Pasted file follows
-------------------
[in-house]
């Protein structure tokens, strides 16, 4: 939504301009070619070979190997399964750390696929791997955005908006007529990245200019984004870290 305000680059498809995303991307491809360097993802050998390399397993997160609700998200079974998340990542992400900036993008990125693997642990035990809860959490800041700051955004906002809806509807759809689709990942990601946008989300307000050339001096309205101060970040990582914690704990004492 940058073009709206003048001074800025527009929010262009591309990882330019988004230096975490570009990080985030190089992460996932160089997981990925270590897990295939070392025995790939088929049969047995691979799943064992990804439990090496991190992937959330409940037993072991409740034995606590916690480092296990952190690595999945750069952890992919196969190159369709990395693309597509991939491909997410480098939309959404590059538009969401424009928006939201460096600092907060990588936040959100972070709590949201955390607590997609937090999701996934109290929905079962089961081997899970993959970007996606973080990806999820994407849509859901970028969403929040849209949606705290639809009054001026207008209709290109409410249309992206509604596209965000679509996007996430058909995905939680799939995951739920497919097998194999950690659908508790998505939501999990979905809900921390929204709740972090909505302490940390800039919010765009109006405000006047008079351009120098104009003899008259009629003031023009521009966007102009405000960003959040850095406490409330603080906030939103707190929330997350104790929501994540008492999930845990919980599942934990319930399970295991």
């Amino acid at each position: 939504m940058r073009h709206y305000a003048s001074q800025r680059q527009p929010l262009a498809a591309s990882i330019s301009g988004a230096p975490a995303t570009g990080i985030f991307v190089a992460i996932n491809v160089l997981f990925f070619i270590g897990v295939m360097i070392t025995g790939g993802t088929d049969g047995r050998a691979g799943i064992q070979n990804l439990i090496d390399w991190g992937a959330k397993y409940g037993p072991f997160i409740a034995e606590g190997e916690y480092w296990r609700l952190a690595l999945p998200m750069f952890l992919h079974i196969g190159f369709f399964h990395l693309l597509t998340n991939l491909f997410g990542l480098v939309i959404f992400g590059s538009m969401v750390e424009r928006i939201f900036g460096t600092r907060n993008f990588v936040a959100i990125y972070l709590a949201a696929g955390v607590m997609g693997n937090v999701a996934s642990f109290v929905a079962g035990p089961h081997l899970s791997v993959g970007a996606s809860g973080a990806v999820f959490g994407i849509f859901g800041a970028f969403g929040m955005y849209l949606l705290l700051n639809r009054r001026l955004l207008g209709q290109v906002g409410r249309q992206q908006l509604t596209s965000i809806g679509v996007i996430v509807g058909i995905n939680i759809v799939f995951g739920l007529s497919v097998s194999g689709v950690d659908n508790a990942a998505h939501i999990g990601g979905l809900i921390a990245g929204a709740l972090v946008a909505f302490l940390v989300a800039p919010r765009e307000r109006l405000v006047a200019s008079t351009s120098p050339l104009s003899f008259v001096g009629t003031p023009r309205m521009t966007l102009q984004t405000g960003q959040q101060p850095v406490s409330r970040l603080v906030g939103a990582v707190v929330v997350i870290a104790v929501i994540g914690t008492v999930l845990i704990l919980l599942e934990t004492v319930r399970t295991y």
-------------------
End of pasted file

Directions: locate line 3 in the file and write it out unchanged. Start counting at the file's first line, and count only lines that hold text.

């Amino acid at each position: 939504m940058r073009h709206y305000a003048s001074q800025r680059q527009p929010l262009a498809a591309s990882i330019s301009g988004a230096p975490a995303t570009g990080i985030f991307v190089a992460i996932n491809v160089l997981f990925f070619i270590g897990v295939m360097i070392t025995g790939g993802t088929d049969g047995r050998a691979g799943i064992q070979n990804l439990i090496d390399w991190g992937a959330k397993y409940g037993p072991f997160i409740a034995e606590g190997e916690y480092w296990r609700l952190a690595l999945p998200m750069f952890l992919h079974i196969g190159f369709f399964h990395l693309l597509t998340n991939l491909f997410g990542l480098v939309i959404f992400g590059s538009m969401v750390e424009r928006i939201f900036g460096t600092r907060n993008f990588v936040a959100i990125y972070l709590a949201a696929g955390v607590m997609g693997n937090v999701a996934s642990f109290v929905a079962g035990p089961h081997l899970s791997v993959g970007a996606s809860g973080a990806v999820f959490g994407i849509f859901g800041a970028f969403g929040m955005y849209l949606l705290l700051n639809r009054r001026l955004l207008g209709q290109v906002g409410r249309q992206q908006l509604t596209s965000i809806g679509v996007i996430v509807g058909i995905n939680i759809v799939f995951g739920l007529s497919v097998s194999g689709v950690d659908n508790a990942a998505h939501i999990g990601g979905l809900i921390a990245g929204a709740l972090v946008a909505f302490l940390v989300a800039p919010r765009e307000r109006l405000v006047a200019s008079t351009s120098p050339l104009s003899f008259v001096g009629t003031p023009r309205m521009t966007l102009q984004t405000g960003q959040q101060p850095v406490s409330r970040l603080v906030g939103a990582v707190v929330v997350i870290a104790v929501i994540g914690t008492v999930l845990i704990l919980l599942e934990t004492v319930r399970t295991y």